4 tips for negotiating the rent on your apartment, according to renters who have done it
- There's almost always room to negotiate on the rent for your apartment or home, and the pandemic has given renters more reasons to try it.
- Try to focus on small negotiations to help you save money over time, like $50 or $100 off each month, or keeping your rent the same to save.
- Having the conversation by phone or a video call can make your negotiation more personal and effective than it would be via email.
- And, renters say that mentioning your record as a good tenant who pays on time and takes care of the property can help to close the deal.
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Rent on your apartment or home is always up for negotiation. And during the coronavirus pandemic, that's become especially true.
City apartment dwellers have migrated from urban areas to quarantine, live, and work in more spacious suburban homes. Homeownership is on the rise, as former renters take advantage of record low mortgage interest rates. And, a number of young would-be renters moved home after facing pandemic-related unemployment. Combined, these factors have left a number of apartments vacant, and given tenants a unique advantage.
For landlords, it's never been more important to keep good tenants. And tenants can use that to their advantage when their lease comes due, asking for lower monthly rent payments. If you're considering it, renters who have done it say it's definitely worth a shot — here are the tips and tricks they used to lower their own rents.
1. Focus on small changes over time, rather than big discounts
Landlords generally tend to raise rents each year. According to Apartment Therapy, rents tend to increase 3% annually to keep up with inflation. But that doesn't mean you have to pay the increase. Austin renter Danielle Marchell has negotiated her rent every year she's lived in her current apartment, and says that she's had success avoiding the increase simply by asking.
"I always try to talk to the leasing office and say, 'I've lived here for a couple of years. Is there any way I could keep it at the same rate? I'd love to live here again,'" she says. For the past five years she's lived in her apartment, it's worked, and she's paid the same rent.
It's a good example of how small requests are more easily granted. But as a renter, that small amount — even if its $50 or $100 per month — makes a big difference over time. For anyone who expects to stay in the same apartment for a long time, asking to keep your rent the same can be a small ask that makes a big difference over time.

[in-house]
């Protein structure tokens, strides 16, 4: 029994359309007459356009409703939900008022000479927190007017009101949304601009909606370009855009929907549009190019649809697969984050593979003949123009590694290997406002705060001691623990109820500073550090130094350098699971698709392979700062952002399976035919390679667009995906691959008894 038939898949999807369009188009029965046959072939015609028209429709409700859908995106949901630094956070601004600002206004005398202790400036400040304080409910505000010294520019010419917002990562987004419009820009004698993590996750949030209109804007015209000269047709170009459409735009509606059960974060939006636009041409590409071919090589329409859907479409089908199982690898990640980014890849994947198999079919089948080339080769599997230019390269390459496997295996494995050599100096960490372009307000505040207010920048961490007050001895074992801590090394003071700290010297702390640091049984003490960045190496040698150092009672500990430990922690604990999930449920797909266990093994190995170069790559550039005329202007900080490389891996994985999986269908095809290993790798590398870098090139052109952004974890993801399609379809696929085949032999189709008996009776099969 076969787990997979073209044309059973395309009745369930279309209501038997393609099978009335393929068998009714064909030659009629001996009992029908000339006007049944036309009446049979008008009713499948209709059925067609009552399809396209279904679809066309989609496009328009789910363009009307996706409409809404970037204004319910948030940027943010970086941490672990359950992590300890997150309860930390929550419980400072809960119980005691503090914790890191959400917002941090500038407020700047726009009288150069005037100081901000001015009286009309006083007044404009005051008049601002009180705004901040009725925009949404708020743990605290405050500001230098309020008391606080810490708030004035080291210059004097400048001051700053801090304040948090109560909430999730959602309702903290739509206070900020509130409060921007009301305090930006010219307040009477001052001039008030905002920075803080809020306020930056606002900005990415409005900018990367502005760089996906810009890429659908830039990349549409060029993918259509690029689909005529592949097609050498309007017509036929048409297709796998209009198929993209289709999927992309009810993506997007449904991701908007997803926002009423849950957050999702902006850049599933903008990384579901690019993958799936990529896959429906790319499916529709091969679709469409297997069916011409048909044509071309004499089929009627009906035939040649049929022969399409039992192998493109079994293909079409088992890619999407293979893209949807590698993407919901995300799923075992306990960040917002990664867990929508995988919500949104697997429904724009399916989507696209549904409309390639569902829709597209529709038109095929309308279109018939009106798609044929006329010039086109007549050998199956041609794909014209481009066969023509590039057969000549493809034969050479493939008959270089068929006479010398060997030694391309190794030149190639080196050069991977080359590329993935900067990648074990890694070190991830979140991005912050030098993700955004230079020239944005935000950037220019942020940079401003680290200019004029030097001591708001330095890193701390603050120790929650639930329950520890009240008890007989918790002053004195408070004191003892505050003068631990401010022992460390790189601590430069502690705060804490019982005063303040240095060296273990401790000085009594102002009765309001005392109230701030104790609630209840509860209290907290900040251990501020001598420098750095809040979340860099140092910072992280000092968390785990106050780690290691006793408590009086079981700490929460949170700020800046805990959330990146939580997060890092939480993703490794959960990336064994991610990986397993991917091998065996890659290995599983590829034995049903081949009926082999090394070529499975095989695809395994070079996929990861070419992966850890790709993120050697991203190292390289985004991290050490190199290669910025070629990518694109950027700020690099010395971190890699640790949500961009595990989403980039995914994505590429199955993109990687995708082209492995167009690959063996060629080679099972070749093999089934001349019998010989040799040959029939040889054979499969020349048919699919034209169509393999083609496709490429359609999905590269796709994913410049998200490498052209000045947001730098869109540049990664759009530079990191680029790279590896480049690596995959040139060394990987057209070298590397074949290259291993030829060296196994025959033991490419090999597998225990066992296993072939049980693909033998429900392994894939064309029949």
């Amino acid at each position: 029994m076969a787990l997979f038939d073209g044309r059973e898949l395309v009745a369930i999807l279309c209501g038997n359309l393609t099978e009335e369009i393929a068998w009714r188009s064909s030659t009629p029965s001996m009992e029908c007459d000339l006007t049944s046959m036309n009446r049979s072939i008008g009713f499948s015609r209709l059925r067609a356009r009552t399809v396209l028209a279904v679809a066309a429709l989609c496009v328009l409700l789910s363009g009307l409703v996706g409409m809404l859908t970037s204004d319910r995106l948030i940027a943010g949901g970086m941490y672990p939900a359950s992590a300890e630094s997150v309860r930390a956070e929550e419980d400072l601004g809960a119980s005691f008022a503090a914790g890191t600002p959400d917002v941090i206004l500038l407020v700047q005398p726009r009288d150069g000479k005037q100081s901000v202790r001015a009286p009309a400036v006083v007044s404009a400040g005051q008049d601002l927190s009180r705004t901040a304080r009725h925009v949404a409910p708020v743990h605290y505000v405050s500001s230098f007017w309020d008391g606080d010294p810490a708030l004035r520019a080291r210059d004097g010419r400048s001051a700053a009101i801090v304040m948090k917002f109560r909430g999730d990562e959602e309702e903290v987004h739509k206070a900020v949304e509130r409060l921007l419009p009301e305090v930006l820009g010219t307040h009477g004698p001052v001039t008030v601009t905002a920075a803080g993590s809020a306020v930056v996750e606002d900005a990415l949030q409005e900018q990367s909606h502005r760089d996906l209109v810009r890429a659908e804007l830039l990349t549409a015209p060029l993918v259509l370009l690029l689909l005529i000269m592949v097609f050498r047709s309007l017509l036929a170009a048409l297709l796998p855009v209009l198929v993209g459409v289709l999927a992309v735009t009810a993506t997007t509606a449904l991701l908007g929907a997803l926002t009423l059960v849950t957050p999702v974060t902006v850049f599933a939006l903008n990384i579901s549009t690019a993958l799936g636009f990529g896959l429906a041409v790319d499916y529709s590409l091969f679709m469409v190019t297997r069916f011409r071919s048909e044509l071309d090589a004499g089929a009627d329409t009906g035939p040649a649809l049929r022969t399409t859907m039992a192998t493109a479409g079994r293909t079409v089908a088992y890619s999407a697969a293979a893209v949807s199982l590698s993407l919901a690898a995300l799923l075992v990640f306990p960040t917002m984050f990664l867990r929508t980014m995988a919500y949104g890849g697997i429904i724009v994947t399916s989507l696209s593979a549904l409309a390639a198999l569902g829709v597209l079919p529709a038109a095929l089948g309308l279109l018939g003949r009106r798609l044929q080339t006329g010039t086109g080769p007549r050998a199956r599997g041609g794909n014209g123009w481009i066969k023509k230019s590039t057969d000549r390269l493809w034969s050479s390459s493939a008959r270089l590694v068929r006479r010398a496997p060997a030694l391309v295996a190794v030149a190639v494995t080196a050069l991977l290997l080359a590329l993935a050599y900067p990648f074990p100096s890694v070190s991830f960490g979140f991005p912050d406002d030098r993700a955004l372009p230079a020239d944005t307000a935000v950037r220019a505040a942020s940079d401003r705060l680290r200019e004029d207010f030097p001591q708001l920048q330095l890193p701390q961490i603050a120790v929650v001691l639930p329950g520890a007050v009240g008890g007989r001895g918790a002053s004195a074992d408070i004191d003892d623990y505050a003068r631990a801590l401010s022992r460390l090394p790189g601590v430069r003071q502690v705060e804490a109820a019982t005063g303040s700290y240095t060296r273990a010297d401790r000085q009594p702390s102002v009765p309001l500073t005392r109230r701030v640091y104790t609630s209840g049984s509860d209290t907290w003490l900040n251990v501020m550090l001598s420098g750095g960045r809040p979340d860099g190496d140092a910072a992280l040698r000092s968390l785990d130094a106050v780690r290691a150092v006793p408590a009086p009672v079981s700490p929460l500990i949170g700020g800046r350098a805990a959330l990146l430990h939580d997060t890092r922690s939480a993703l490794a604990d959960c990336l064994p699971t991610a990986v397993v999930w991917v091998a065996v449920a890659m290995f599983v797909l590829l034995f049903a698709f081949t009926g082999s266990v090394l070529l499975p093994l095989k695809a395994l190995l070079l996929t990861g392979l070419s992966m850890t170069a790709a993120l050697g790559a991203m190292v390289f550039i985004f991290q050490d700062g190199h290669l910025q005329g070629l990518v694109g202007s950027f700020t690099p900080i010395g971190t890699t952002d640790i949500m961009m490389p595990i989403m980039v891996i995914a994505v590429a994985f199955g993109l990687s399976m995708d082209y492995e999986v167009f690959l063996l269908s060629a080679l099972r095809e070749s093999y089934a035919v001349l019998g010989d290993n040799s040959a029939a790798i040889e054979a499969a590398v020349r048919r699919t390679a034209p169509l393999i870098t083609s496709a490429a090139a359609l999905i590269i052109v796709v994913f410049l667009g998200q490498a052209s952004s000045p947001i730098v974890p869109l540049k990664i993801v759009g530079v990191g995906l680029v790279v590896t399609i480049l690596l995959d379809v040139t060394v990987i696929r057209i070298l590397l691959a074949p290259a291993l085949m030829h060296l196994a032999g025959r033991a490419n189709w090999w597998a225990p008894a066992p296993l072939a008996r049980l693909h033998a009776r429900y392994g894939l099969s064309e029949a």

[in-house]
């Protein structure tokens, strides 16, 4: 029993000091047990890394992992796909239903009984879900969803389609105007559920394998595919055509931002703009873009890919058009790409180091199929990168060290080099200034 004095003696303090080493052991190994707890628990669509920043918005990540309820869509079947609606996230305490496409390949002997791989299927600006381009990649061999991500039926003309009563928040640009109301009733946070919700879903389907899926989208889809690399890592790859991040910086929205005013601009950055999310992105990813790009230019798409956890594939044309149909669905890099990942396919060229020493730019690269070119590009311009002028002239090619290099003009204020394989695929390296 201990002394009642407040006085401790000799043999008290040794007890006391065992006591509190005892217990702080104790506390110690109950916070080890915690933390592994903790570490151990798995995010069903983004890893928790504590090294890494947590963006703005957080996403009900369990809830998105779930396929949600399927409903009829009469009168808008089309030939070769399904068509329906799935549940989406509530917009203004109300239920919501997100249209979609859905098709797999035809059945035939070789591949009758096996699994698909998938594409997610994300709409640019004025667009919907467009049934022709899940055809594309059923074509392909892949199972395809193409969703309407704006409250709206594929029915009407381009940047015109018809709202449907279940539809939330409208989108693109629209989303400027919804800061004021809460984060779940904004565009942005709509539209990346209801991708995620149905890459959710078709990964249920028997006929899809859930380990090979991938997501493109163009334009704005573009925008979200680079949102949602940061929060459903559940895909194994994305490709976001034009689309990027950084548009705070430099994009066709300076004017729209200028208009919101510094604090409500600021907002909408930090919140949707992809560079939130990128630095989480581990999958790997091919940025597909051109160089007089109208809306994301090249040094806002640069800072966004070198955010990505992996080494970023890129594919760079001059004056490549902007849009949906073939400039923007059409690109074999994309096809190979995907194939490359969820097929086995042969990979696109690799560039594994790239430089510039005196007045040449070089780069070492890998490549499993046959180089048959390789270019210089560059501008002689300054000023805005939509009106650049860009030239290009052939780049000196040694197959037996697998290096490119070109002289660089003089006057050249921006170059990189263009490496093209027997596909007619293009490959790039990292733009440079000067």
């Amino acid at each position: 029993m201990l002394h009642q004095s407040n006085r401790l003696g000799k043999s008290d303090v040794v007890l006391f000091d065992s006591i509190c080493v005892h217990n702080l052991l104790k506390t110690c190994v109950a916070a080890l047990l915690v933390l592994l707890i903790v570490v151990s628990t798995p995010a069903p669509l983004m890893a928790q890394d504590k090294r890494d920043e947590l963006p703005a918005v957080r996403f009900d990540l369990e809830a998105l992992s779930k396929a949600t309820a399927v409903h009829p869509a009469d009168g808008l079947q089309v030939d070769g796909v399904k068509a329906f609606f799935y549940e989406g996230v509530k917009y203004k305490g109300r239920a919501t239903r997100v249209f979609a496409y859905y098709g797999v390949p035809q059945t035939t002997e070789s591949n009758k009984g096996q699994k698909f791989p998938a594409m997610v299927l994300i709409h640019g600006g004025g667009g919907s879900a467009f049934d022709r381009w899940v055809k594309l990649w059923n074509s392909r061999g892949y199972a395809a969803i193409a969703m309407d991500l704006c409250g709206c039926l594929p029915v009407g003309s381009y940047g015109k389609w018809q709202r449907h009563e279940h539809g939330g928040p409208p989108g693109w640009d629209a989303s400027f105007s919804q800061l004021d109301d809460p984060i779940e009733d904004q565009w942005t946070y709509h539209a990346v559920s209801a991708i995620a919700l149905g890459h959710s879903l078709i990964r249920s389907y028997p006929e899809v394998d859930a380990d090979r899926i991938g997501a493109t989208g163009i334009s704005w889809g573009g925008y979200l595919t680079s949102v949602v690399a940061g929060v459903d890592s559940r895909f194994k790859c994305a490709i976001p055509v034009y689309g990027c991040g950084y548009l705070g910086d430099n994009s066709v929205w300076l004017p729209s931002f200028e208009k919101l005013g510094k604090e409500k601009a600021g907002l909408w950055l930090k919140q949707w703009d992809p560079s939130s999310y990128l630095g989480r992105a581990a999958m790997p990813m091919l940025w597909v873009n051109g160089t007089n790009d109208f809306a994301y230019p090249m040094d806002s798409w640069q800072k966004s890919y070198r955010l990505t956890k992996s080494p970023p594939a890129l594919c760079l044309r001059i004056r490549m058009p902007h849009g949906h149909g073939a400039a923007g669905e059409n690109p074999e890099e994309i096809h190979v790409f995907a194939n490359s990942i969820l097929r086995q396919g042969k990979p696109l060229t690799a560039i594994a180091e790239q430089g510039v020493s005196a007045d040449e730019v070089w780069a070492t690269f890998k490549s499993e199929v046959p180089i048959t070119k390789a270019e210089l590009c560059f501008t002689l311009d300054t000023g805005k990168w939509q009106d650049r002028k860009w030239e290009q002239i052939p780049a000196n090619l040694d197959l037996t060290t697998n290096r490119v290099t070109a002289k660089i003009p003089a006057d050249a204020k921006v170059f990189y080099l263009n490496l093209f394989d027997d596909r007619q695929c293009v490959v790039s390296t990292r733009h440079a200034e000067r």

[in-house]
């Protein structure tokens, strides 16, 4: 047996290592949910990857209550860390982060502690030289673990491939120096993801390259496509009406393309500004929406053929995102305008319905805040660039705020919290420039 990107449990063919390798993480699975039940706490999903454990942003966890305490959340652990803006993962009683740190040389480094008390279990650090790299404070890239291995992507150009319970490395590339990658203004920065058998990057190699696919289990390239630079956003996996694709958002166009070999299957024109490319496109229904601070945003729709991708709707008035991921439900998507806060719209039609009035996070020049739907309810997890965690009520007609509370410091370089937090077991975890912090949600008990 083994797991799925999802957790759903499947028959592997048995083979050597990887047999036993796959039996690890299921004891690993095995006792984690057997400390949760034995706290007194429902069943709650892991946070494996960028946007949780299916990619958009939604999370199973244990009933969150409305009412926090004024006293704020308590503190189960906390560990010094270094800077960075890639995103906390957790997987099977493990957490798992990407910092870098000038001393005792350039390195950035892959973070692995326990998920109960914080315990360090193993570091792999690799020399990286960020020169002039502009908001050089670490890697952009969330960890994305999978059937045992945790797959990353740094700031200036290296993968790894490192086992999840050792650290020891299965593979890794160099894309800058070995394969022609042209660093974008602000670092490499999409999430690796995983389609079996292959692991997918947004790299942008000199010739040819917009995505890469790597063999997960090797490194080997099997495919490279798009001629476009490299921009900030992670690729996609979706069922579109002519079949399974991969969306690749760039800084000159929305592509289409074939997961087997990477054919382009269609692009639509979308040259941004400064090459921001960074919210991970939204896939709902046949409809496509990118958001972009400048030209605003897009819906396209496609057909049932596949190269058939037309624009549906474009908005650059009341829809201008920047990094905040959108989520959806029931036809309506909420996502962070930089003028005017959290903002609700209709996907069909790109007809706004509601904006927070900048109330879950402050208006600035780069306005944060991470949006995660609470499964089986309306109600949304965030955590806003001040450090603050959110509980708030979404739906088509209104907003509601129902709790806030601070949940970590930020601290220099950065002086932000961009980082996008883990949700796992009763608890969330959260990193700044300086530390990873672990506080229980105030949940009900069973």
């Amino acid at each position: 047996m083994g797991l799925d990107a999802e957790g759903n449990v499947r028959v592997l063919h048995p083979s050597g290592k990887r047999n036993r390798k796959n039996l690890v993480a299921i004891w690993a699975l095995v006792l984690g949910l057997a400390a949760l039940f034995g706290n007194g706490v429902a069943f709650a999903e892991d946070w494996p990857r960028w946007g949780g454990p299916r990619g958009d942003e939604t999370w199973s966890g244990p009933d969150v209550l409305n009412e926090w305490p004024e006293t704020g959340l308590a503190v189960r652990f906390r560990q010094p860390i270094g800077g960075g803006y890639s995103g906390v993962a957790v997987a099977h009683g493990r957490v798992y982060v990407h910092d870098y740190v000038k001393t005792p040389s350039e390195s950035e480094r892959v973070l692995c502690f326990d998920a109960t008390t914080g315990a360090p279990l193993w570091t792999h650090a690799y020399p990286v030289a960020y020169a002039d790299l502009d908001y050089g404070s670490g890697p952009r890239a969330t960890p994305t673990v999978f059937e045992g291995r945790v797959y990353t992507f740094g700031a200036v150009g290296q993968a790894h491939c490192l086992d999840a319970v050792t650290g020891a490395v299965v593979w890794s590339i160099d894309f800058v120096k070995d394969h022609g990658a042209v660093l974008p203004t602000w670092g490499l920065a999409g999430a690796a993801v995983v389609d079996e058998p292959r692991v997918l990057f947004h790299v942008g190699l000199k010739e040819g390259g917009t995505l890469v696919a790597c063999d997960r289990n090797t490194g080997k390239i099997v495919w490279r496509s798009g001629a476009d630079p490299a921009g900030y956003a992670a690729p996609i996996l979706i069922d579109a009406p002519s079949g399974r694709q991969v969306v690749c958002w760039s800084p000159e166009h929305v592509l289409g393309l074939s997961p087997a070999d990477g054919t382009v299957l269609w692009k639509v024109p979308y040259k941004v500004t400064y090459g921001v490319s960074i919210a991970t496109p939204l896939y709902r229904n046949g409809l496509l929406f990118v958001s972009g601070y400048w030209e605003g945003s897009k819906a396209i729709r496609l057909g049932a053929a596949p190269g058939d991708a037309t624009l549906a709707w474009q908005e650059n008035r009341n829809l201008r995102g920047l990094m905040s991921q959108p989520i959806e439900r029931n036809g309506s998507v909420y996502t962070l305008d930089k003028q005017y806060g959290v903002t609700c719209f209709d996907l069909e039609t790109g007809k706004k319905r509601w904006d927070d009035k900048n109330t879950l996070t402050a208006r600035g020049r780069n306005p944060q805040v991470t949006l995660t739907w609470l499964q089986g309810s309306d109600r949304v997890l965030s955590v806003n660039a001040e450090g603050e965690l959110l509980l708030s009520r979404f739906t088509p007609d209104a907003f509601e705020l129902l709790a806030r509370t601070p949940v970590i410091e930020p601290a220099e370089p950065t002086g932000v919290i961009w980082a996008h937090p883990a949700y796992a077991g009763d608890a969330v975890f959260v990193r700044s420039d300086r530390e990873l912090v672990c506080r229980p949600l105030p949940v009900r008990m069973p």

2. Talk by phone or video chat, rather than by email
When former bartender and server Serena Marie was laid off from both of her jobs in New York City, she and her roommates decided to try to negotiate their rent. Since they rented from an individual landlord rather than a big management company, they scheduled a video call to talk.
She thinks that the face-to-face interaction, even if virtual, helped them get the deal they needed. "The face-to-face interaction (through FaceTime) was crucial to the outcome because it allowed us to assess her reaction," she wrote for Insider.
Marchell told Insider that a similar method has always worked for her, too."Whenever I have these conversations with the property managers, I always make sure to do it over the phone or in person. It's much easier to negotiate on a human, person-to-person level than it would be over email."
While face-to-face meetings haven't been an option during the coronavirus pandemic, a phone or video call is a more effective alternative to an impersonal email.
3. If you have a good record as a renter, mention that
If you've done a good job with making payments on time, maintaining the property, and being a good tenant all around, that's more leverage for your negotiations. After all, landlords are often better off making less with a good tenant than getting a higher rent from a problematic tenant.
"I like to bring up my tenant record," Marchell says. "I mention the fact that I've always paid my rent on time, and that no one complains about me," she says. "It's in their best interest to keep their renewal rates at a high percentage. So trying to work with them on that level I find always works."
4. There's nothing wrong with asking, and the worst thing they'll say is no
Writer Eric Rosenberg negotiated the rent on an apartment in Denver and saved $1,600 simply by asking. When apartment hunting, he suggested a price $100 lower than the asking price, and the landlord accepted.
"I didn't have to move, and staying with my parents was definitely helping me save money, so I wasn't going to move unless I had the right deal," he wrote for Insider. While the landlord originally asked $500 a month for the room, he simply suggested another price. "I said I could make $400 work. He said it was a deal."
His experience negotiating on that room led him to save more money in future rent by negotiating on his next apartments and rentals. "Remember that your landlord is a person too, and they may be willing to work with you to make your lease work," he wrote.
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